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The search for peace
Loyalist splinter threat
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Loyalist splinter threat
• Loyalist ceasefire

• LVF
• Red Hand defenders
• Orange Volunteers
• UFF
• UVF

Events Parties and paramilitaries
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Loyalist splinter threat

Although the main loyalist paramilitary groups have maintained a ceasefire since October 1994, break-away loyalist paramilitaries still pose a major threat to a lasting peace settlement in Northern Ireland.

In the run-up to the 1999 Drumcree March, two loyalist paramilitary groups, the Orange Volunteers and the Red Hand Defenders, said they would not "stand idly by and watch as our culture, heritage and religion are attacked and destroyed before our eyes". Their goal is to end movement towards a political settlement which they see as a sell-out to the nationalist and republican communities.

The Red Hand Defenders, which emerged during the Drumcree crisis in the summer of 1998, have claimed responsibility for several murders and bombing since the signing of the Good Friday Agreement, including the killing of the prominent human rights lawyer Rosemary Nelson and Brian Service, a Catholic who was shot dead in October 1998. Mr Service had no paramilitary or criminal connections.

The Orange Volunteers, a group little heard of since the mid-1970s, also re-emerged in 1998. The group threatened to wage a campaign of violence against Sinn Fein, the IRA and "the enemies of Ulster".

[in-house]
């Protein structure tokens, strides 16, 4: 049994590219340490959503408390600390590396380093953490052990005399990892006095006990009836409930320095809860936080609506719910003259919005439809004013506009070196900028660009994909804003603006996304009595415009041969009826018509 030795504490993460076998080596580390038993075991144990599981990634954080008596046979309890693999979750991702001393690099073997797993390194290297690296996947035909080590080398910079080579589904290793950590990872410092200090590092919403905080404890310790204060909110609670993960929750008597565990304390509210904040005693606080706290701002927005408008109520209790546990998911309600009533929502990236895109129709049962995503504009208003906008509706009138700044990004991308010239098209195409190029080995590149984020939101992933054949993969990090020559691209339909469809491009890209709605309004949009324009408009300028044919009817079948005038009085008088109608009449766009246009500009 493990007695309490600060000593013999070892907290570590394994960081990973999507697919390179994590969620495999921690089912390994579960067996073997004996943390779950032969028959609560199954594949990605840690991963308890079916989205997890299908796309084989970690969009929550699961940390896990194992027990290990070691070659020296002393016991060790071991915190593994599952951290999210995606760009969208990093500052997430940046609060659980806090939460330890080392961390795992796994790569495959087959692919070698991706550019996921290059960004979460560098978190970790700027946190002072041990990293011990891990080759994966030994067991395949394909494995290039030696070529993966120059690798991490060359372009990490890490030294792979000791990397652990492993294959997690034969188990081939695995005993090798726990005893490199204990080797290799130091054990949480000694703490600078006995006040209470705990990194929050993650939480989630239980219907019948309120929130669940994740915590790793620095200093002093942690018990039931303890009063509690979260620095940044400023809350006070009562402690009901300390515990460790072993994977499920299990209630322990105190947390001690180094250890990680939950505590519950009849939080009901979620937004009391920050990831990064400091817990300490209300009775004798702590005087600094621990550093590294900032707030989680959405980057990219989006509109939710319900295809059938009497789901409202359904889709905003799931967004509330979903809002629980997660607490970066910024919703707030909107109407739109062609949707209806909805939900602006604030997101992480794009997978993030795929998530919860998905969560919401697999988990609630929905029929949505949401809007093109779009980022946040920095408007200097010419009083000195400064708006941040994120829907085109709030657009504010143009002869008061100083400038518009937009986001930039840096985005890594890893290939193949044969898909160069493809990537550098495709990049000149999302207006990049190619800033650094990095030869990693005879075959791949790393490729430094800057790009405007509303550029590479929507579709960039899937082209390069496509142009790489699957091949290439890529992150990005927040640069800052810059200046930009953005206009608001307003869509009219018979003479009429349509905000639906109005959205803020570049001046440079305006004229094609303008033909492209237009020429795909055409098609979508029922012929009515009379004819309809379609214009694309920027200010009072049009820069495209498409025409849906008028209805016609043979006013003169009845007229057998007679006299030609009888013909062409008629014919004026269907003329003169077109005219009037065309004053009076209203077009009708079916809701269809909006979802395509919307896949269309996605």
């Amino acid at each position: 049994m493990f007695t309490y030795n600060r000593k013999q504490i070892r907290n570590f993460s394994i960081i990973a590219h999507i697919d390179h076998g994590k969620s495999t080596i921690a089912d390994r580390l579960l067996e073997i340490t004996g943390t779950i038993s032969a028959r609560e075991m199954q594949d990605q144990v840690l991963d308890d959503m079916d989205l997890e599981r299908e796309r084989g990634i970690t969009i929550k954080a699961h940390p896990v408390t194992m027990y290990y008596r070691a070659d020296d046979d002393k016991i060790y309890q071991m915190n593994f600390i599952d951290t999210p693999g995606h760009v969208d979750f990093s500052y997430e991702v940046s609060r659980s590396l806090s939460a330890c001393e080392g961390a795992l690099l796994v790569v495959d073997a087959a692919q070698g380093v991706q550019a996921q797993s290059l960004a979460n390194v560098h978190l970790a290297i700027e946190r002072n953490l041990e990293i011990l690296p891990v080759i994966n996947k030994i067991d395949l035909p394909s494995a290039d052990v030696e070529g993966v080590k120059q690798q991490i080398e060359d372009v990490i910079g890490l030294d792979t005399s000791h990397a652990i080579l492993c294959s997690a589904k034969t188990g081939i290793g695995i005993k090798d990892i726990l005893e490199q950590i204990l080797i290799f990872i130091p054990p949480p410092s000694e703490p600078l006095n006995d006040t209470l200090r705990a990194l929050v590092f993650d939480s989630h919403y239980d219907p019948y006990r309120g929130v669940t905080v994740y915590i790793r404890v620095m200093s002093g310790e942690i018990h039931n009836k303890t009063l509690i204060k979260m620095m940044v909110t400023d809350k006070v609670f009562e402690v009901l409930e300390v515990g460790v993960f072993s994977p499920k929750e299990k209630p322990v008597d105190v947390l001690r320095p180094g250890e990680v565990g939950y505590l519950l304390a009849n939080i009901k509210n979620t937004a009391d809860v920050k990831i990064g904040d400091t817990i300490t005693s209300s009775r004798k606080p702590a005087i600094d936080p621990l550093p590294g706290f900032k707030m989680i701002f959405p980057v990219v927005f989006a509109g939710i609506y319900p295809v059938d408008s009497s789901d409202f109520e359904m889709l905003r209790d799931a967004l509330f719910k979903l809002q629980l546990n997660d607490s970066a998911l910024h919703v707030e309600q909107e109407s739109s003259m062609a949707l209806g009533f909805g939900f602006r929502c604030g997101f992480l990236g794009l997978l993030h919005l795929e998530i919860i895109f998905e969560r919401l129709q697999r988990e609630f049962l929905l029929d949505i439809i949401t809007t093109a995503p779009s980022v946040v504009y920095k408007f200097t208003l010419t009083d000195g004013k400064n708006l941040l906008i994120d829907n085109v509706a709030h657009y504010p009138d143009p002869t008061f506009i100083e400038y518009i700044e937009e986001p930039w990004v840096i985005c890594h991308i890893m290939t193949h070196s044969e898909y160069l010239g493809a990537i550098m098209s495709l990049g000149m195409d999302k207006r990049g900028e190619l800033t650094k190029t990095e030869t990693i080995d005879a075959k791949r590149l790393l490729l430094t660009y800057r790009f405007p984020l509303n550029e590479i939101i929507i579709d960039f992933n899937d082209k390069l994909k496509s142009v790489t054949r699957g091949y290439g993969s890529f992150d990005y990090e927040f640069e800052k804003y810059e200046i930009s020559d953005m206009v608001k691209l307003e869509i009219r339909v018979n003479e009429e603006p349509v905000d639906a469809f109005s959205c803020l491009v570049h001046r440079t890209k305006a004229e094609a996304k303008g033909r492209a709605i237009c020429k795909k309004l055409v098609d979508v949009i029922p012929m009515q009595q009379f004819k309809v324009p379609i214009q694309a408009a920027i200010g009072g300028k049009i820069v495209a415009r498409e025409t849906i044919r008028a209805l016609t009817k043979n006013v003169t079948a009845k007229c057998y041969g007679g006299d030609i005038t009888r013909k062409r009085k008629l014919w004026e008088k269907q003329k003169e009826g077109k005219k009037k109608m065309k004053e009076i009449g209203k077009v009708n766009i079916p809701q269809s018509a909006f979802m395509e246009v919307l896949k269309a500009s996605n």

Some security sources believe the group may be just the rump of the Loyalist Volunteer Force, which has called a ceasefire and handed over a small number of weapons to be destroyed as part of the peace process.

While continued killings are obviously of great concern to security forces in Northern Ireland and the nationalist community, the splinter groups also worry loyalist paramilitary groups maintaining a ceasefire and the politicians who represent them.

Progressive Unionist Party spokesman David Ervine, whose party has close link to the loyalist paramilitary group, the Ulster Volunteer Force, said in January 1999 that splinter groups "undoubtedly" pose a threat because their primary aim was to "try and pull the Provos off their ceasefire".

"There are many within fundamentalist Protestantism who would go into absolute dismay if the Provos did decommission," he said.

The British government has outlawed both organisations. Prisoners associated with the groups are not eligible for early release under the Good Friday Agreement.

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